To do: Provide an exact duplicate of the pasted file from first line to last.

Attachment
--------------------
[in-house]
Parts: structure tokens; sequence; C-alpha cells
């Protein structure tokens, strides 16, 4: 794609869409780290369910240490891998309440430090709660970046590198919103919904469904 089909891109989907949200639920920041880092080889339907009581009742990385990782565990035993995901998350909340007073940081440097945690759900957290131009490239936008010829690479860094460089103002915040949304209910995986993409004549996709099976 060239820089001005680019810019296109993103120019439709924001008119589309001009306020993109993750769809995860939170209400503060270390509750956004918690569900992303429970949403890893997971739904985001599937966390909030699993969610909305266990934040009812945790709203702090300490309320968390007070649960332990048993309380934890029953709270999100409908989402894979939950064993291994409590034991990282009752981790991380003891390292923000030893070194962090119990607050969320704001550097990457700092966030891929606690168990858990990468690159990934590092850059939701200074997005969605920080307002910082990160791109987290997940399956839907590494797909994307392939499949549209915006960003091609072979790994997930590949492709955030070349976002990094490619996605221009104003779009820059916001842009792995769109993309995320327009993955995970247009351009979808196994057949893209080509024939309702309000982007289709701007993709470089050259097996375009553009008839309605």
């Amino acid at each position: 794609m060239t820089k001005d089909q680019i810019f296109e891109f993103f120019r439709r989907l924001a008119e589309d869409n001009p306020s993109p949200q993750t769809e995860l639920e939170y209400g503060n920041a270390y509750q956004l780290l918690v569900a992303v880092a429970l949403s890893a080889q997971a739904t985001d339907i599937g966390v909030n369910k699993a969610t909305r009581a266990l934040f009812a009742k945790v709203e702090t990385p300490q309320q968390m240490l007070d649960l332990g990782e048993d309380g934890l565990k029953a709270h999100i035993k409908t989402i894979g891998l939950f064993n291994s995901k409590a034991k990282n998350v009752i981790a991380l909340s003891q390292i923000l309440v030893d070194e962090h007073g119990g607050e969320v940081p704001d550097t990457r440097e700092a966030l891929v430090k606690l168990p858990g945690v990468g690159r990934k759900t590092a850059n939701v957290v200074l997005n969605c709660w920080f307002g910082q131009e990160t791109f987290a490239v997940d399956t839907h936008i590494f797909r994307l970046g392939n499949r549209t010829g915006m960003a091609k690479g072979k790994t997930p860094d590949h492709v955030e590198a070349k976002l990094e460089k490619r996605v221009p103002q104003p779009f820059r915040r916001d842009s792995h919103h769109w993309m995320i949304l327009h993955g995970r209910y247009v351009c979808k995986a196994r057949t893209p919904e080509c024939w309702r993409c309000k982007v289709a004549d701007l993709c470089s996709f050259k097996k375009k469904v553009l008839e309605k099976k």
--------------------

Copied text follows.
[in-house]
Parts: structure tokens; sequence; C-alpha cells
């Protein structure tokens, strides 16, 4: 794609869409780290369910240490891998309440430090709660970046590198919103919904469904 089909891109989907949200639920920041880092080889339907009581009742990385990782565990035993995901998350909340007073940081440097945690759900957290131009490239936008010829690479860094460089103002915040949304209910995986993409004549996709099976 060239820089001005680019810019296109993103120019439709924001008119589309001009306020993109993750769809995860939170209400503060270390509750956004918690569900992303429970949403890893997971739904985001599937966390909030699993969610909305266990934040009812945790709203702090300490309320968390007070649960332990048993309380934890029953709270999100409908989402894979939950064993291994409590034991990282009752981790991380003891390292923000030893070194962090119990607050969320704001550097990457700092966030891929606690168990858990990468690159990934590092850059939701200074997005969605920080307002910082990160791109987290997940399956839907590494797909994307392939499949549209915006960003091609072979790994997930590949492709955030070349976002990094490619996605221009104003779009820059916001842009792995769109993309995320327009993955995970247009351009979808196994057949893209080509024939309702309000982007289709701007993709470089050259097996375009553009008839309605």
């Amino acid at each position: 794609m060239t820089k001005d089909q680019i810019f296109e891109f993103f120019r439709r989907l924001a008119e589309d869409n001009p306020s993109p949200q993750t769809e995860l639920e939170y209400g503060n920041a270390y509750q956004l780290l918690v569900a992303v880092a429970l949403s890893a080889q997971a739904t985001d339907i599937g966390v909030n369910k699993a969610t909305r009581a266990l934040f009812a009742k945790v709203e702090t990385p300490q309320q968390m240490l007070d649960l332990g990782e048993d309380g934890l565990k029953a709270h999100i035993k409908t989402i894979g891998l939950f064993n291994s995901k409590a034991k990282n998350v009752i981790a991380l909340s003891q390292i923000l309440v030893d070194e962090h007073g119990g607050e969320v940081p704001d550097t990457r440097e700092a966030l891929v430090k606690l168990p858990g945690v990468g690159r990934k759900t590092a850059n939701v957290v200074l997005n969605c709660w920080f307002g910082q131009e990160t791109f987290a490239v997940d399956t839907h936008i590494f797909r994307l970046g392939n499949r549209t010829g915006m960003a091609k690479g072979k790994t997930p860094d590949h492709v955030e590198a070349k976002l990094e460089k490619r996605v221009p103002q104003p779009f820059r915040r916001d842009s792995h919103h769109w993309m995320i949304l327009h993955g995970r209910y247009v351009c979808k995986a196994r057949t893209p919904e080509c024939w309702r993409c309000k982007v289709a004549d701007l993709c470089s996709f050259k097996k375009k469904v553009l008839e309605k099976k």